You've probably encountered a PDF somewhere on the internet. Perhaps you were downloading a form to print and fill out, or you were filing your taxes.
So what is this ubiquitous file format, when is it useful, and how do you open a PDF someone sends you? We'll answer all those questions in this guide.
What is a PDF file?
A PDF, or Portable Document Format, is a type of document that looks the same regardless of the application you use to view it. You can't type directly in it, and you can't edit it.
This means that anyone, on any type of computer with any programs installed, will be able to open and view that document. And it will look how the creator intended.
So why the inflexibility? Everyone wants responsive forms nowadays, right? Well, no, not always.
When to use a PDF file
Let's say you're creating a really cool example of the perfect résumé that you want to share with your friends who are job hunting.
Perhaps you compose it in Microsoft Word. But you want to send it to someone who doesn't have Word installed on their machine. Gasp.
So how do you make sure that person can see the formatting, images, and so on, just as you intended? Easy – you just save that résumé as a PDF.
How to save a document as a PDF
To do that, go to the File tab in the Word menu at the top of your screen. Click on it, and scroll down to "Save As...".
The following window will pop up, and you'll see that the document is currently saved as a "Word Document (.docx)" – next to "File Format".
Scroll down until you see the PDF option (halfway down in the above screenshot) and click on it.
Then you'll see the following window, with a couple choices. Just choose the "printable" option if you want to print the form, or the online option if you want to send it to someone else.
Once you've made that selection, you just need to decide to where you want this PDF saved. You can see that "Desktop – iCloud" is selected in the image above. But you can choose anywhere you like.
Then go ahead and click the highlighted "Export" button in the bottom right of the popup box (mine's pink – it's where it would normally say "Save.").
Once you click "Export" your PDF will be saved to the location you selected above.
How to open a PDF file
So let's say you want to open your new PDF. Or someone sends you a PDF and you need to open and review it. If you have a modern operating system and browser, it's a pretty straightforward process.
How to open a PDF from your desktop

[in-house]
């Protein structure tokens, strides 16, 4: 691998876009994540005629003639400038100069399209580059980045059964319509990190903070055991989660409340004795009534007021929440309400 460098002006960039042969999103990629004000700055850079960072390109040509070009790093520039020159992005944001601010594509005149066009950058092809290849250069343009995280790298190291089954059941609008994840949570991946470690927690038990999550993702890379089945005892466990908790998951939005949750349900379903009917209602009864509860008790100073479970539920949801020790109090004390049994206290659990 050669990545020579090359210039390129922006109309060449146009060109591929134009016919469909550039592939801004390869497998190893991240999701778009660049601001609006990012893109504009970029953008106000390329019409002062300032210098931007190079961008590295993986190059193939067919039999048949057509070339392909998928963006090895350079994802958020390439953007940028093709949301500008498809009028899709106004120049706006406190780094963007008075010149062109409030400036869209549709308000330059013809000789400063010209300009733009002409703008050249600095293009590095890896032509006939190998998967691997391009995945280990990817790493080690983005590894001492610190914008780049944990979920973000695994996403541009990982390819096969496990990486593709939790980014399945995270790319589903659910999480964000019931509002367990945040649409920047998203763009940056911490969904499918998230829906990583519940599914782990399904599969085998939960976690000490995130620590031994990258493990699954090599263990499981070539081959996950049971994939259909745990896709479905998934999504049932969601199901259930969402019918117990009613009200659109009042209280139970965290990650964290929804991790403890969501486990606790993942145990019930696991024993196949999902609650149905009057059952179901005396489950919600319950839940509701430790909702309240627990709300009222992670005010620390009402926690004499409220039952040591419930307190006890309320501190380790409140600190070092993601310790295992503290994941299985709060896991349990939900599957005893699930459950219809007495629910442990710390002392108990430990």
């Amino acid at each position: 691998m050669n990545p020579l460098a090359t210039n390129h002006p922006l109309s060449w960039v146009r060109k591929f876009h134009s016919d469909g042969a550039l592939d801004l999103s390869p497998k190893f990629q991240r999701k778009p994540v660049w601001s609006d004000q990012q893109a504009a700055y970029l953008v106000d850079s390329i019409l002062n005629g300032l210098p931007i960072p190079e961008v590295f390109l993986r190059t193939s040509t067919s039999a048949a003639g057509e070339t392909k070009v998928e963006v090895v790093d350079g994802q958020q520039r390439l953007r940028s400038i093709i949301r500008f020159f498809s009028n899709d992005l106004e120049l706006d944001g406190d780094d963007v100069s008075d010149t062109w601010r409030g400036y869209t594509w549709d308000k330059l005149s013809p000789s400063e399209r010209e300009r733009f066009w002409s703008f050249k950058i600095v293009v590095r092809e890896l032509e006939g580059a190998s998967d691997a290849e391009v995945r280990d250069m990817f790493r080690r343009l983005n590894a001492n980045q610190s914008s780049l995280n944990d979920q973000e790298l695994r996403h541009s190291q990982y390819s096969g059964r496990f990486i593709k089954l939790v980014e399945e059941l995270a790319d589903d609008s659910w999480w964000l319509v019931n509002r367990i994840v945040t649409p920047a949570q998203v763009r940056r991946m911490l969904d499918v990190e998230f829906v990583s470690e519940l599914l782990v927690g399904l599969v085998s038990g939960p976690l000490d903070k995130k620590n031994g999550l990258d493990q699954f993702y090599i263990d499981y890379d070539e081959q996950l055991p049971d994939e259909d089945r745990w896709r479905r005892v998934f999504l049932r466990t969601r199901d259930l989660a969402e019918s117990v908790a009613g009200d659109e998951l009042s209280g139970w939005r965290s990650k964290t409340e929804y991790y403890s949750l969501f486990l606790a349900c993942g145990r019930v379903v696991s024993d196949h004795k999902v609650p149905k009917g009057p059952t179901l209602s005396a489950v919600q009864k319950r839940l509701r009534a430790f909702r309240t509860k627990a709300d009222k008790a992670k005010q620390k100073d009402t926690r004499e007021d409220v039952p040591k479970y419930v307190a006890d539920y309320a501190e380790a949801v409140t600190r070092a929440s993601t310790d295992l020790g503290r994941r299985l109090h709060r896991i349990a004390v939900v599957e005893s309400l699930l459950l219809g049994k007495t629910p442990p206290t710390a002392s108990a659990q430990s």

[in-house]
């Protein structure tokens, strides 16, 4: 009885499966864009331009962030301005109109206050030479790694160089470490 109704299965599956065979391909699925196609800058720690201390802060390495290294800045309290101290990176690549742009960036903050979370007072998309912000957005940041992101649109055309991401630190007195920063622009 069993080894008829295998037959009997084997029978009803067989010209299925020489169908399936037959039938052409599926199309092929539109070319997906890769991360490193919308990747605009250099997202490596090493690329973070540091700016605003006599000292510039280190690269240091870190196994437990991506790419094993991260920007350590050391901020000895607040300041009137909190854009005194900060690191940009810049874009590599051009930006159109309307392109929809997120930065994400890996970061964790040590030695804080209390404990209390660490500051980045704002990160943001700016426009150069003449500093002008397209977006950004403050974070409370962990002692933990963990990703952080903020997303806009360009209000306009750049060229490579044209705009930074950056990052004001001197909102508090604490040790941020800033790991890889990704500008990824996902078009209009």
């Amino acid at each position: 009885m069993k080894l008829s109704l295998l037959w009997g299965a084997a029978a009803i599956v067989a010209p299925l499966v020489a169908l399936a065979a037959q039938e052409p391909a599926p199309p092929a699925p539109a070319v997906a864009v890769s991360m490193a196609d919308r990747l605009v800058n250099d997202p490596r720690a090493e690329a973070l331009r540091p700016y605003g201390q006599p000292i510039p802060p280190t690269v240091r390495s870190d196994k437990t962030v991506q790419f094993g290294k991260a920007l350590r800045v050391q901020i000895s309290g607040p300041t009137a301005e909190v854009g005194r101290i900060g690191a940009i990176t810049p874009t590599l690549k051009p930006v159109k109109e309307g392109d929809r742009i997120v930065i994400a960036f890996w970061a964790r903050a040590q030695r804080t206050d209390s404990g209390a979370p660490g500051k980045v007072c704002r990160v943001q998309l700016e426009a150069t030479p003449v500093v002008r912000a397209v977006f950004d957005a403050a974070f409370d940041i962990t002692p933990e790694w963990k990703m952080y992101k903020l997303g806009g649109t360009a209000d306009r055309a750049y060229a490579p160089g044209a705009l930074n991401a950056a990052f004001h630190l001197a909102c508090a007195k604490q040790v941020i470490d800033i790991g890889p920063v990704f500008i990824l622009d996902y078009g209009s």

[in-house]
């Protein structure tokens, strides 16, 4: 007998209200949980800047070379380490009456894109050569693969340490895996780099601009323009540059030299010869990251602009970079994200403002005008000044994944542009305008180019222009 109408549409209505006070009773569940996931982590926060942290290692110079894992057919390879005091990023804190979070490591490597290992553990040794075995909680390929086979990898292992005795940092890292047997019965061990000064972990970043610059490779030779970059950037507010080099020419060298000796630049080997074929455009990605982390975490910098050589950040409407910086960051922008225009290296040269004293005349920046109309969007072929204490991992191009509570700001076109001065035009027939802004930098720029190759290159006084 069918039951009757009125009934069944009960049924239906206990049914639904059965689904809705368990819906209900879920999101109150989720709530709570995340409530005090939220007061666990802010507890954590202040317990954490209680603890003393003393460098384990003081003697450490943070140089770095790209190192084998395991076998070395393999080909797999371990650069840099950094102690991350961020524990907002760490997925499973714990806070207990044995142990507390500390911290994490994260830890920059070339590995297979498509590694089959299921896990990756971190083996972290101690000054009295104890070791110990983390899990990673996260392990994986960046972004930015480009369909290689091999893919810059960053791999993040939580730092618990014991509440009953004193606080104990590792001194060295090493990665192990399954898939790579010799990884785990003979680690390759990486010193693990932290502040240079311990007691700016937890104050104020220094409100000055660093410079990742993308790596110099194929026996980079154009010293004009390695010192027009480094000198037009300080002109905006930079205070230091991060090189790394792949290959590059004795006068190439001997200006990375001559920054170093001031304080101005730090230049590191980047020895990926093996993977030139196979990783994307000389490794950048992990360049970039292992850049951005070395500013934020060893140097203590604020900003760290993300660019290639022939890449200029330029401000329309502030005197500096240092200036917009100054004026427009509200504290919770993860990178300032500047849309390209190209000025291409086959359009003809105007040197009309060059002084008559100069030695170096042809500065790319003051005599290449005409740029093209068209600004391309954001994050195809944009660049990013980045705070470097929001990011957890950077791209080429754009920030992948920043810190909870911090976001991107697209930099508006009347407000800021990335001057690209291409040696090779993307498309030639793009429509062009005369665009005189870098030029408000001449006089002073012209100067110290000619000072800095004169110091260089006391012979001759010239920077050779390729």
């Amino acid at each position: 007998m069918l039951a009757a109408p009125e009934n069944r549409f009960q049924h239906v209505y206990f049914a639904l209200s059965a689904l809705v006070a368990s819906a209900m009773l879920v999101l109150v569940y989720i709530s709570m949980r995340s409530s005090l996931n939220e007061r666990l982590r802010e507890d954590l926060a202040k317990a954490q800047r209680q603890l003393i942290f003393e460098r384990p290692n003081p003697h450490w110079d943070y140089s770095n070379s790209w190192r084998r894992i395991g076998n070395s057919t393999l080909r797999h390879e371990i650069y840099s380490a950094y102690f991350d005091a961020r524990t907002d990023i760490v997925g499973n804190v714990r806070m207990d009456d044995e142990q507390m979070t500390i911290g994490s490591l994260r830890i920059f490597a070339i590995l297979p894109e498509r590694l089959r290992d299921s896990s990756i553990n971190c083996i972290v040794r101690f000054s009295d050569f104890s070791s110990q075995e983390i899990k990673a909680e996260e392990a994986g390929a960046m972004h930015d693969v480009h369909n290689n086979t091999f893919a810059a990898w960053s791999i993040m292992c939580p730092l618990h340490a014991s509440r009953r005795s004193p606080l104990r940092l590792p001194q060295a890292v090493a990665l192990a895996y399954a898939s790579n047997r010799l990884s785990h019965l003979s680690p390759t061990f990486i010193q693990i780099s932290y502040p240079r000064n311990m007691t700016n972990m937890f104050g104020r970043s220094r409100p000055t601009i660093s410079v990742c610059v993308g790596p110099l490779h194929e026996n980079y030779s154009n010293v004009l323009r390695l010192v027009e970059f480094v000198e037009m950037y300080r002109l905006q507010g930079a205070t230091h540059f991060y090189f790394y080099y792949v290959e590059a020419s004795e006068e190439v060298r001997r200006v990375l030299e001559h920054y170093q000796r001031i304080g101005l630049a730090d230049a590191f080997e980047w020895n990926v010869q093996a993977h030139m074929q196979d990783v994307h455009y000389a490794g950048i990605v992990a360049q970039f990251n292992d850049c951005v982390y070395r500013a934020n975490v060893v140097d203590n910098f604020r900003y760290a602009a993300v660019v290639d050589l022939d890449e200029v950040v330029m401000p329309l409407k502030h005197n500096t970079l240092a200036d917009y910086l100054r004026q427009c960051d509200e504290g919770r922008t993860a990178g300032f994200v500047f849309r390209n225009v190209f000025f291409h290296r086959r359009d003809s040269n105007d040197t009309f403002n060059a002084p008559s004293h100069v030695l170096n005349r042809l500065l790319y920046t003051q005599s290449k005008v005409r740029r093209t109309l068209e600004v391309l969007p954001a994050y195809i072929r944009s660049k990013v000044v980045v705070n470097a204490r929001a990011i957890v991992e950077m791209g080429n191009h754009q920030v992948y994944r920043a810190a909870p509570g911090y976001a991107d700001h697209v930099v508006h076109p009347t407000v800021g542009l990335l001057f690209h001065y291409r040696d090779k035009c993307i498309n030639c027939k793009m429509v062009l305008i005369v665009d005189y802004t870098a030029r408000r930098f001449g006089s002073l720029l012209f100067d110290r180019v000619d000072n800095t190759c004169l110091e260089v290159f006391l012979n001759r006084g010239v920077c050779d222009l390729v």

Well, if you saved that file to your desktop (as we did above), just go to your desktop (maybe close all those windows you have open) and find your PDF.
Then simply double click the icon, or right click on the icon and select "Open". Your PDF will pop up on your screen like this:
How to open a PDF in email
If someone sent you a PDF, say via email, it's also quite simple to open and view it.
First, go to the email and find the attached PDF:
You can click directly on the image of the PDF if you simply want to open and view it right then and there.
Or you can click the little download arrow (that appears when you hover your mouse over it) so you have it downloaded on your machine.
If you download it for later, you can then just find it in your downloads when you're ready.
Just a quick note: if you can't open your PDF in your browser (if it/your operating system are older or out of date), you just need to install a PDF reader.
If you want a free and open source option, check out Sumatra PDF here.
Bonus: how do you send a PDF file?
If you want to send that PDF you just made – via email, let's say – it's simple enough.
Just go to your email, and compose a new mail. When you're ready to send it, you'll want to add the PDF as an attachment:
Find that paper clip (in Gmail) and click on it. It'll bring you to a list of your files, screenshots, and so on.
If you click on "Recent" in the left sidebar menu, you should see your PDF. (You can also search for it by name in the search bar in the upper right.)
Just click on the file you want to attach, and then click "Open" in the bottom right. That will attach your PDF (not open it - the button is a tad misleading).
And voilà, you're ready to send your PDF via email.